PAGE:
A big hit to the police department budget will be an increase in retirement costs to the tune of $200,000 for the coming year. “This is not something that we have any say in,” stated Finance Director Randy Sullivan, explaining that it’s the result of a lawsuit that the Public Safety Personnel Retirement System lost in which they have to pay a $10 million settlement, and it is being split between the cities.

Chief Jackson explained that he was also going to be purchasing two new Ram 1500 quad cab special service vehicles, but was hoping to make that purchase in the current budget year. “We have an opportunity for an $8,000 savings if we purchase those in this budget year, so if possible, we are trying to work that out,” he explained, adding that if that could not be arranged it would be added to the upcoming budget.

In the fleet management department there will be a slight decrease of $4,000 because of the hiring of a new employee at a lesser salary than the previous employee.

There were no changes to the fire department budget.

Sullivan provided the council with a three-year budget history of the lodger’s tax, which showed that since 2013 the increase in the tax has been minimal, going from $164,131 in 2013 to $164,449 in 2014, with 2015 numbers expected to be about the same.

Councilwoman Payne stated that from what she understood the city had agreements with the chamber of commerce and the historical society that required accountability for the lodger’s tax funds supplied to them, and asked if there was an agreement in place with the fair board.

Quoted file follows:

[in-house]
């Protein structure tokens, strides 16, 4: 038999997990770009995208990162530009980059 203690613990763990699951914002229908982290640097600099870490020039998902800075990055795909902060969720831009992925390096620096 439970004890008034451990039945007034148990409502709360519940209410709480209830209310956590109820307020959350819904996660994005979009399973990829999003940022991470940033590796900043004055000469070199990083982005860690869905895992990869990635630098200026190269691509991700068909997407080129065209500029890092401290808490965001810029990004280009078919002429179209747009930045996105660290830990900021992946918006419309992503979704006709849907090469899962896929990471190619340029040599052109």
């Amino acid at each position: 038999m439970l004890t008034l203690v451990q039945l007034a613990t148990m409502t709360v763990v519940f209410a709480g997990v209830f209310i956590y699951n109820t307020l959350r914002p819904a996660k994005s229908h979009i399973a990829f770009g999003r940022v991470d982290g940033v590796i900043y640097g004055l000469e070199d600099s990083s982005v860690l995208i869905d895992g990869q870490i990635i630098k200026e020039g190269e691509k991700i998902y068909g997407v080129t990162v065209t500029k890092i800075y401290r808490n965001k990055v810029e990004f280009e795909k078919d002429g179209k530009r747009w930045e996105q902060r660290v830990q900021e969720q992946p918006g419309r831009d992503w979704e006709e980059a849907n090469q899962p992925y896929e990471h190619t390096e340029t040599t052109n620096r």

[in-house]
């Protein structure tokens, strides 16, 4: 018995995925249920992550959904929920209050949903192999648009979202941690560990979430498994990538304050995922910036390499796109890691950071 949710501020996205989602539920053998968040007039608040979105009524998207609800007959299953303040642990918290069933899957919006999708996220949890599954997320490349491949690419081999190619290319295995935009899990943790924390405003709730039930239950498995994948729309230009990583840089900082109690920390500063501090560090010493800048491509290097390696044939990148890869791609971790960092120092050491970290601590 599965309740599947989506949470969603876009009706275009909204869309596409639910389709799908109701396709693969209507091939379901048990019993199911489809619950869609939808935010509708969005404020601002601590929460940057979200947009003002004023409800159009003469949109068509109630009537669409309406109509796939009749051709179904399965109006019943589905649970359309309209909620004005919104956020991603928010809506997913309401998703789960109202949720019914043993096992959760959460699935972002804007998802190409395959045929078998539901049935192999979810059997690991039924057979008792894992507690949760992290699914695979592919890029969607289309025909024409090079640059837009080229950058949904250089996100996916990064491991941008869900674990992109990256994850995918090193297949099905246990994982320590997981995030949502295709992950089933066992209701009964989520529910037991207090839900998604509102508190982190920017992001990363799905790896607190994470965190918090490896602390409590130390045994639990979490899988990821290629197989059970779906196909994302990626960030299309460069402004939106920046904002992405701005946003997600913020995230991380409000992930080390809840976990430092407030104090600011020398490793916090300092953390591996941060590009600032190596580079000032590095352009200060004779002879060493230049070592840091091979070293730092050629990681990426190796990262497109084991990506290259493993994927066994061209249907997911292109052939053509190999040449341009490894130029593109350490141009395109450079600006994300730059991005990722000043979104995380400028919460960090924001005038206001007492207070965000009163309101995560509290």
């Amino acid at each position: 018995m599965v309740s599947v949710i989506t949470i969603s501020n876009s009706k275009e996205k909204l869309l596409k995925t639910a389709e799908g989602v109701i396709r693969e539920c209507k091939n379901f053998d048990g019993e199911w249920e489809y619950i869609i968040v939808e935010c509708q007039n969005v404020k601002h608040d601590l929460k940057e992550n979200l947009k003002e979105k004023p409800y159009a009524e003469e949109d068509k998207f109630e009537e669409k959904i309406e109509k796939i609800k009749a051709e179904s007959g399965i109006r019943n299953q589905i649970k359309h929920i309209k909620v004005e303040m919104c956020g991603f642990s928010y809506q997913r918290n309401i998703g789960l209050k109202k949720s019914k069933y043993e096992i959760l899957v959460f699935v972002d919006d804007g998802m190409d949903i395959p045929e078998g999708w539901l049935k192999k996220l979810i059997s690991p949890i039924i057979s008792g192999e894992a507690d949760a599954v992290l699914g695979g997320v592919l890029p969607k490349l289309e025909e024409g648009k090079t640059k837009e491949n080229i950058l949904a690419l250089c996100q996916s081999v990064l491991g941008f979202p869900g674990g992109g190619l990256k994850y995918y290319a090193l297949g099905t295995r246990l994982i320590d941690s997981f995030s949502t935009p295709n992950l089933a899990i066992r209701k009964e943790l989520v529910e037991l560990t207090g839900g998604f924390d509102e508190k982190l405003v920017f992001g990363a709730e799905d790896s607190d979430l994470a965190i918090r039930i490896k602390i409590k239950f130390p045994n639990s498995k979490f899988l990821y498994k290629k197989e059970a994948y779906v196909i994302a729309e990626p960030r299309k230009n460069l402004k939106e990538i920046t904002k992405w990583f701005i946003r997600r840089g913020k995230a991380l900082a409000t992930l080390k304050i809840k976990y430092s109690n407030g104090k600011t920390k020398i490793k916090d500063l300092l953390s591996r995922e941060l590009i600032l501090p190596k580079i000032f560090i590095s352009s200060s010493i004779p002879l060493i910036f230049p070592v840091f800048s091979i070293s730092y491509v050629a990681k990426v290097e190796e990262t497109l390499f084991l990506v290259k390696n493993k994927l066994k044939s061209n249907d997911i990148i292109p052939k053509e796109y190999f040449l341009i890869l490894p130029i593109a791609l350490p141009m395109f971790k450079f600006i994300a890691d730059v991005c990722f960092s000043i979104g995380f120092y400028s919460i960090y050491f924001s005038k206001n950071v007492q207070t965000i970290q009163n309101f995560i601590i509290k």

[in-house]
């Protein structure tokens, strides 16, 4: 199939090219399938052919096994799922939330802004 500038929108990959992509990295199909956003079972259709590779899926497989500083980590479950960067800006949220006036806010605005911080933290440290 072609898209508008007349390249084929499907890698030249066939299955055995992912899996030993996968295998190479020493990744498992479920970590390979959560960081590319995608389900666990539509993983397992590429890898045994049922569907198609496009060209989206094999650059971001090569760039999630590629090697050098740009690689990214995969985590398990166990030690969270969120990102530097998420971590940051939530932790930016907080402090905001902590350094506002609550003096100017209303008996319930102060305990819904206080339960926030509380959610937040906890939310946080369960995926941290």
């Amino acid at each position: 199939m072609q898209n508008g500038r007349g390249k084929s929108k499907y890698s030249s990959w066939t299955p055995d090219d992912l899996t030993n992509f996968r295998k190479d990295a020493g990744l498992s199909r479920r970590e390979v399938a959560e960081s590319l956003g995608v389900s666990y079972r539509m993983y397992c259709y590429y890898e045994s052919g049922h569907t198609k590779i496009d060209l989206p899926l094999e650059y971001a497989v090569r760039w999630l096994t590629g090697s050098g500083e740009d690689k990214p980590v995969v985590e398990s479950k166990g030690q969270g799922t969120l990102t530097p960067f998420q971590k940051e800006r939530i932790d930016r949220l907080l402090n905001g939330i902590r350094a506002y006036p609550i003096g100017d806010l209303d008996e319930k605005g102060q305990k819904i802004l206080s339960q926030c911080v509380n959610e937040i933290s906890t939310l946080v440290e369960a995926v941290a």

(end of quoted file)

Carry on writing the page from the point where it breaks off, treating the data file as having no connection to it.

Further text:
“I’m not against providing the funds to the fair board, but if we’re demanding accountability from the others, then it should be the same for them,” she said.

Sullivan stated that it would be a decision to be made by the council and Alley agreed, stating that if that took place, a line item would be added to the budget detailing the use of funds provided to the fair board.

A review of revenues showed that utility revenues projected for the coming year showed a significant year-to-date drop from last year. The projected revenues for the year were set at $2.4 million, but the actual revenues through May posted at $1.4 million. It was noted by Sullivan that the low temperatures and increased moisture over the past couple of months may be accounting for some of that loss, and that the expected warmer temperatures may change that.

“We usually set aside $50,000 in water and wastewater, but since it’s so low we couldn’t afford it this budget. I’m creating a new line in the budget for contingency so if there is a major repair that is needed it will have to come out as an emergency, but only if it’s a huge issue,” stated Sullivan.